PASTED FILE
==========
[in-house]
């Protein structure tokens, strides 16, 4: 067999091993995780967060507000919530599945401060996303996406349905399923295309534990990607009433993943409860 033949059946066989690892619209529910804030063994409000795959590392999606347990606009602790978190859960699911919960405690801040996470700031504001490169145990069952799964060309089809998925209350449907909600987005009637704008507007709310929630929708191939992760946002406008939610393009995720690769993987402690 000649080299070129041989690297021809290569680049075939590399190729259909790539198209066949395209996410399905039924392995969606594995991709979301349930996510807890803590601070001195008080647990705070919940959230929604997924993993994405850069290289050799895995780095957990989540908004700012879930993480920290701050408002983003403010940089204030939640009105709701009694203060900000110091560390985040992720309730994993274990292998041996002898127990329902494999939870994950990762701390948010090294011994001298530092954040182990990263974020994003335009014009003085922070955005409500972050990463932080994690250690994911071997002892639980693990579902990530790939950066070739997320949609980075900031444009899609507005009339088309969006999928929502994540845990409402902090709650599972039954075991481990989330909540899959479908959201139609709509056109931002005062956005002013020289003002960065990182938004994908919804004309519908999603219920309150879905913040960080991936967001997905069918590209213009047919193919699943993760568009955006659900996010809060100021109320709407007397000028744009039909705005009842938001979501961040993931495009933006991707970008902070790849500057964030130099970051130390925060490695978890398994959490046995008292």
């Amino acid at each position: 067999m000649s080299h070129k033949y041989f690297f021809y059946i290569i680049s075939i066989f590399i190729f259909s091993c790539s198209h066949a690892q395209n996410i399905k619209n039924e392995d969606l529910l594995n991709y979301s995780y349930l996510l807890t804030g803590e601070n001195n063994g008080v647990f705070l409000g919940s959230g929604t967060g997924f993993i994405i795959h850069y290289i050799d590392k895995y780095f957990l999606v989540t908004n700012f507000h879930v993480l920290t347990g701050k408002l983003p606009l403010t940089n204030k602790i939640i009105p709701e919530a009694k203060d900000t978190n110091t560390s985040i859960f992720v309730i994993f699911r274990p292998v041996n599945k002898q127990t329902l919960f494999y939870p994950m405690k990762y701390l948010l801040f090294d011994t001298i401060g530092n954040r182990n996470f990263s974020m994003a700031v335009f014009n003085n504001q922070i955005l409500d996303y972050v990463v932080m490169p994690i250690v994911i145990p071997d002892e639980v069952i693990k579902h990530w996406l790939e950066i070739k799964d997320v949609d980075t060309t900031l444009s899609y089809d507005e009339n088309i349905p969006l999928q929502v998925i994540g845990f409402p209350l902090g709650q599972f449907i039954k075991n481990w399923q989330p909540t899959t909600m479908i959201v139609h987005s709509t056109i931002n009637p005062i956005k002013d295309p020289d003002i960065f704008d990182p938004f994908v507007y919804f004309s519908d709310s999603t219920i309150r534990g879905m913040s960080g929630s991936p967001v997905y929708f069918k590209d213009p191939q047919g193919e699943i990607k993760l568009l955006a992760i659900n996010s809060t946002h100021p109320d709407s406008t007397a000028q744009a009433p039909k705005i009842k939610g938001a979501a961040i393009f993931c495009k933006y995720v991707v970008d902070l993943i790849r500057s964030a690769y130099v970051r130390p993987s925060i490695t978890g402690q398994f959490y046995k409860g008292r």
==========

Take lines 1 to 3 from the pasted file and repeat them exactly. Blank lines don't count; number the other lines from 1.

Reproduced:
[in-house]
């Protein structure tokens, strides 16, 4: 067999091993995780967060507000919530599945401060996303996406349905399923295309534990990607009433993943409860 033949059946066989690892619209529910804030063994409000795959590392999606347990606009602790978190859960699911919960405690801040996470700031504001490169145990069952799964060309089809998925209350449907909600987005009637704008507007709310929630929708191939992760946002406008939610393009995720690769993987402690 000649080299070129041989690297021809290569680049075939590399190729259909790539198209066949395209996410399905039924392995969606594995991709979301349930996510807890803590601070001195008080647990705070919940959230929604997924993993994405850069290289050799895995780095957990989540908004700012879930993480920290701050408002983003403010940089204030939640009105709701009694203060900000110091560390985040992720309730994993274990292998041996002898127990329902494999939870994950990762701390948010090294011994001298530092954040182990990263974020994003335009014009003085922070955005409500972050990463932080994690250690994911071997002892639980693990579902990530790939950066070739997320949609980075900031444009899609507005009339088309969006999928929502994540845990409402902090709650599972039954075991481990989330909540899959479908959201139609709509056109931002005062956005002013020289003002960065990182938004994908919804004309519908999603219920309150879905913040960080991936967001997905069918590209213009047919193919699943993760568009955006659900996010809060100021109320709407007397000028744009039909705005009842938001979501961040993931495009933006991707970008902070790849500057964030130099970051130390925060490695978890398994959490046995008292």
């Amino acid at each position: 067999m000649s080299h070129k033949y041989f690297f021809y059946i290569i680049s075939i066989f590399i190729f259909s091993c790539s198209h066949a690892q395209n996410i399905k619209n039924e392995d969606l529910l594995n991709y979301s995780y349930l996510l807890t804030g803590e601070n001195n063994g008080v647990f705070l409000g919940s959230g929604t967060g997924f993993i994405i795959h850069y290289i050799d590392k895995y780095f957990l999606v989540t908004n700012f507000h879930v993480l920290t347990g701050k408002l983003p606009l403010t940089n204030k602790i939640i009105p709701e919530a009694k203060d900000t978190n110091t560390s985040i859960f992720v309730i994993f699911r274990p292998v041996n599945k002898q127990t329902l919960f494999y939870p994950m405690k990762y701390l948010l801040f090294d011994t001298i401060g530092n954040r182990n996470f990263s974020m994003a700031v335009f014009n003085n504001q922070i955005l409500d996303y972050v990463v932080m490169p994690i250690v994911i145990p071997d002892e639980v069952i693990k579902h990530w996406l790939e950066i070739k799964d997320v949609d980075t060309t900031l444009s899609y089809d507005e009339n088309i349905p969006l999928q929502v998925i994540g845990f409402p209350l902090g709650q599972f449907i039954k075991n481990w399923q989330p909540t899959t909600m479908i959201v139609h987005s709509t056109i931002n009637p005062i956005k002013d295309p020289d003002i960065f704008d990182p938004f994908v507007y919804f004309s519908d709310s999603t219920i309150r534990g879905m913040s960080g929630s991936p967001v997905y929708f069918k590209d213009p191939q047919g193919e699943i990607k993760l568009l955006a992760i659900n996010s809060t946002h100021p109320d709407s406008t007397a000028q744009a009433p039909k705005i009842k939610g938001a979501a961040i393009f993931c495009k933006y995720v991707v970008d902070l993943i790849r500057s964030a690769y130099v970051r130390p993987s925060i490695t978890g402690q398994f959490y046995k409860g008292r």